Spence ‘doesn’t know how to express his sorrow to victims’, lawyer says

William Nash, defending, said Philip Spence had accepted responsibility for the attacks which left three Emirati sisters with life-threatening injuries.

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LONDON // William Nash, defending, said Philip Spence had accepted responsibility for the attacks which left three Emirati sisters with life-threatening injuries.

On Monday at Southwark Crown Court, Mr Nash appealed to Judge Anthony Leonard QC for credit for Spence’s pleas.

But Judge Leonard countered: “It had to be wrung out of him at a time when he had no option but to enter those pleas.”

Mr Nash told the court that Spence was remorseful for his actions but had difficulty expressing himself.

“As far as his attitude towards the offences are concerned, it is something that he has considerable difficulty in expressing.

“I think the best way I can put it is to present some of the quotations, as near as I can, what he said to me when I was in conference with him.

“Firstly, in terms of apologising and feelings for the victims and their family, he indicated to me that he had been considering ways in which he could express this.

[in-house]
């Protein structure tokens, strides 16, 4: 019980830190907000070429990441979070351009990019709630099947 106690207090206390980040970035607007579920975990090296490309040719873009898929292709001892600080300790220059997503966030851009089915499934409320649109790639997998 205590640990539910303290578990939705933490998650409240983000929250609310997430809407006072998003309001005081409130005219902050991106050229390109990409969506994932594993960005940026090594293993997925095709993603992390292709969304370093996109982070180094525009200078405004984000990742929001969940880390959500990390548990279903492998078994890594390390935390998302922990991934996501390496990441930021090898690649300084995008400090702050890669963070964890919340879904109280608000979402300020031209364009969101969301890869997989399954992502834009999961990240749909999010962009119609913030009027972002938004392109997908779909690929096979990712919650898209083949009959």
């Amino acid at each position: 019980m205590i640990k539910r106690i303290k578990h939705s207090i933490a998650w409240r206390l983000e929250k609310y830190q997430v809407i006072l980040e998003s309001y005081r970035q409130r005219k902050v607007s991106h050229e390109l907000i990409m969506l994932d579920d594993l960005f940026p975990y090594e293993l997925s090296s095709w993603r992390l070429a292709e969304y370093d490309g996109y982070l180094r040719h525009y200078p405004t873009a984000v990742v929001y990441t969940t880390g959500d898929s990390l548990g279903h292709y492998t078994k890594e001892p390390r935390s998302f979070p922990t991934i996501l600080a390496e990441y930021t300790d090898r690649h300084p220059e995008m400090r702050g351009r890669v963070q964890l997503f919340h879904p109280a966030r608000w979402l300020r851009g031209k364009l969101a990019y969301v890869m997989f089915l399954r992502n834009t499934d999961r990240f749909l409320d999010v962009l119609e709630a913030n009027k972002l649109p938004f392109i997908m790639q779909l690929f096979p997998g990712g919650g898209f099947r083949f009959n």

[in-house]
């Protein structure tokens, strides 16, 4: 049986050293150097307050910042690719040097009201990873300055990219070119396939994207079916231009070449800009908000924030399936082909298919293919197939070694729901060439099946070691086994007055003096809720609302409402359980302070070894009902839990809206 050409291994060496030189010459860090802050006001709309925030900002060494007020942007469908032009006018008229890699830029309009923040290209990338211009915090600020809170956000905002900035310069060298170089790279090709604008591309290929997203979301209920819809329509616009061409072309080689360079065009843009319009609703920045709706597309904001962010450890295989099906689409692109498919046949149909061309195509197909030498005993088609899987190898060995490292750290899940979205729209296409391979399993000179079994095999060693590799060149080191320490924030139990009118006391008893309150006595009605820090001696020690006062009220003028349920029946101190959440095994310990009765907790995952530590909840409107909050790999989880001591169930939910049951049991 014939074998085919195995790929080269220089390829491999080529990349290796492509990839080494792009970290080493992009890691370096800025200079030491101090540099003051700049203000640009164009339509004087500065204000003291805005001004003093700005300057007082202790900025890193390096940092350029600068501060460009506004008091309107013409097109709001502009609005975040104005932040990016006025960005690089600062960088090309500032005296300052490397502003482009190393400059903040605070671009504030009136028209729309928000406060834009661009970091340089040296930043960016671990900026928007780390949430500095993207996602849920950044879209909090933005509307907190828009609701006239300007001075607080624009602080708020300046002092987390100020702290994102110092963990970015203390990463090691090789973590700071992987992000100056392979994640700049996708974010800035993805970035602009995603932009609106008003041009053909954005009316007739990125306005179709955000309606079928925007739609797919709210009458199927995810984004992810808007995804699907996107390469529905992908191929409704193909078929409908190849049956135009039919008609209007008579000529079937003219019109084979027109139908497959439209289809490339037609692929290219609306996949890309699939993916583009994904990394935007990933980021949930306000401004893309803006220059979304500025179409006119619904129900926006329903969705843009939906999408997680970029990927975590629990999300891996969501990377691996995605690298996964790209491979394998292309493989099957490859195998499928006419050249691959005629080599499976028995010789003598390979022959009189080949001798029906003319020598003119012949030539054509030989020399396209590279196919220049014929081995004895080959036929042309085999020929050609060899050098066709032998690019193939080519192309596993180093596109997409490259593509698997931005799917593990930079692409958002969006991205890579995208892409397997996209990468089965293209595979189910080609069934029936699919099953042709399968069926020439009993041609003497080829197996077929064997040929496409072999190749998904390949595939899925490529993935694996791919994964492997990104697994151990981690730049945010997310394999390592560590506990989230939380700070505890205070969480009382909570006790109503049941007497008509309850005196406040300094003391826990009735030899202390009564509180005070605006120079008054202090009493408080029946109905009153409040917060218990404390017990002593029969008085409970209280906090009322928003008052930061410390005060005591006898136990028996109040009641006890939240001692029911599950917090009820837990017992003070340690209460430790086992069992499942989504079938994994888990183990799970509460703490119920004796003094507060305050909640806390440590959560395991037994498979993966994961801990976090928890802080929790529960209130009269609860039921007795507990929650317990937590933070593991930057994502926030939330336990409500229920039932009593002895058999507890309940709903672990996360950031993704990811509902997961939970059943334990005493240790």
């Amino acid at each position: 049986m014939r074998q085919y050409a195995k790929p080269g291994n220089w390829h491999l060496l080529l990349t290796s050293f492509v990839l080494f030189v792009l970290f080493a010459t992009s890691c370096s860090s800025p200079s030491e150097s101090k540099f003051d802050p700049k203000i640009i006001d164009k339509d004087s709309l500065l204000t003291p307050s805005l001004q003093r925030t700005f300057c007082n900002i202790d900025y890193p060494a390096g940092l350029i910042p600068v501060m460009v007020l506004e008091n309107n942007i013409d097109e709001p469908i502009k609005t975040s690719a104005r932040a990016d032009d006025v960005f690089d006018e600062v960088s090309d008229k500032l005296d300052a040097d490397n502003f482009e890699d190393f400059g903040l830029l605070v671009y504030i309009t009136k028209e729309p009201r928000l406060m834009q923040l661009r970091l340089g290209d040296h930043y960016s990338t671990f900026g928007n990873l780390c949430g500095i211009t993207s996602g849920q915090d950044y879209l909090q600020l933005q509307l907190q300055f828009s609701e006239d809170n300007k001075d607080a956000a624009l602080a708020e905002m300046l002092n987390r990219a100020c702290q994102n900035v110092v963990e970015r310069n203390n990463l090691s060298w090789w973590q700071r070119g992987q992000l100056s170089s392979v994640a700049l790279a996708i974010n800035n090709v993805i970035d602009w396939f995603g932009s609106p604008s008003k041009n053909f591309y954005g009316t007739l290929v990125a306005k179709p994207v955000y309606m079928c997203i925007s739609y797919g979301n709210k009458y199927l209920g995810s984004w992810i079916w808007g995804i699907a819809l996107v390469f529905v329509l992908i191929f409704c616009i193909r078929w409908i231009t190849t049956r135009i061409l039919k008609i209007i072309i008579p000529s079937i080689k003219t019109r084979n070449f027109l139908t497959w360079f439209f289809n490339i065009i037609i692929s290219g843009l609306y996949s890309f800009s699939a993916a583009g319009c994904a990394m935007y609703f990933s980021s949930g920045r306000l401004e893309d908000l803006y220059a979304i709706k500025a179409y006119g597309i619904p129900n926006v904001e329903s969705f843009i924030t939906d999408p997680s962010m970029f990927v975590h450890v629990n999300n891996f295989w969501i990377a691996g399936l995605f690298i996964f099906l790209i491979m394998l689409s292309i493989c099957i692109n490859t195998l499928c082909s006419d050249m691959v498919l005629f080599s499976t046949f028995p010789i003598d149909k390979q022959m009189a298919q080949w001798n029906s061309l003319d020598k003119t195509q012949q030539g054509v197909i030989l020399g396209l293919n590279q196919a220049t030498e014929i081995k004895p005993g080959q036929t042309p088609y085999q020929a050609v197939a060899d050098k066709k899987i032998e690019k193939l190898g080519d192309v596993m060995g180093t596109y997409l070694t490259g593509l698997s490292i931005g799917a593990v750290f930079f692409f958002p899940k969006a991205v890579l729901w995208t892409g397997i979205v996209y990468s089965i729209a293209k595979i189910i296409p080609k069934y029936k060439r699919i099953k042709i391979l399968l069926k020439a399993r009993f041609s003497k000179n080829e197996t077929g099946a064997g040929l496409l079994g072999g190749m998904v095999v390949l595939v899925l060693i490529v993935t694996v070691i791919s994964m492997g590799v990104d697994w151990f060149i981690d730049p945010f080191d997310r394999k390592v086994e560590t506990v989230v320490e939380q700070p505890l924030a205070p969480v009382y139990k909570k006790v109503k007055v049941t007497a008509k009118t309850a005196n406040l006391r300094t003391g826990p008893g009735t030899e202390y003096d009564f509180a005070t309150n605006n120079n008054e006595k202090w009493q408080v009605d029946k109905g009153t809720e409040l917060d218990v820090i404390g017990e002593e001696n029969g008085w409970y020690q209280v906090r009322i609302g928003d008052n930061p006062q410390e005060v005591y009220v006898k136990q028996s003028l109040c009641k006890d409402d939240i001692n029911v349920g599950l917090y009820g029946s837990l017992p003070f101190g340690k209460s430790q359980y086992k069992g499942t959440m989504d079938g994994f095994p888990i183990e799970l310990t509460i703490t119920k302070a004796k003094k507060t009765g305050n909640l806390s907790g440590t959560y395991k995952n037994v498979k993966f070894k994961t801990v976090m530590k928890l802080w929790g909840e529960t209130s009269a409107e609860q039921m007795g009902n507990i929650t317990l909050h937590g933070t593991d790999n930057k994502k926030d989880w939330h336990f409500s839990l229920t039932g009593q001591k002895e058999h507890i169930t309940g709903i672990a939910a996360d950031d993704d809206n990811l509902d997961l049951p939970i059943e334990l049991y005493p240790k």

“He said: ‘I don’t know how to say sorry to these people, I don’t see how I am supposed to put it into words. I don’t think I can write a letter, I don’t think they would want to receive a letter from me’.

“I present that as an indication that he has been concerned as to how to express remorse,” said Mr Nash.

Mr Nash said: “He [Spence] quite readily said to me that he didn’t know of any other crackhead as bad as him.

“He said he couldn’t forgive himself and he described himself as becoming a different person, totally different from who you are.”

Spence had sought drugs treatment but was unable to secure a place on rehabilitation programmes because he did not have a permanent address.

“He finally made a comment to me which is particularly relevant, which is that he accepted that the victims were, as he put it, were coming here to have a good time.

“It was ‘really brutal’ was the note I made of the comments he made.”

Spence had seized an opportunity when he saw the open door, said Mr Nash.

“It is clear that the first thing that started to lead to these offences was the discovery by him of an open door and that clearly he couldn’t have in any way anticipated that would have been the case.”

Philip Spence, 33, will serve a minimum of 18 years for the brutal attacks after he bludgeoned the Sharjah sisters Khuloud Al Najjar, 36, and her sisters Ohoud, 34, and Fatima, 31 in the early hours of April 6 in their room at the Cumberland Hotel, Marble Arch, central London, in front of their children.

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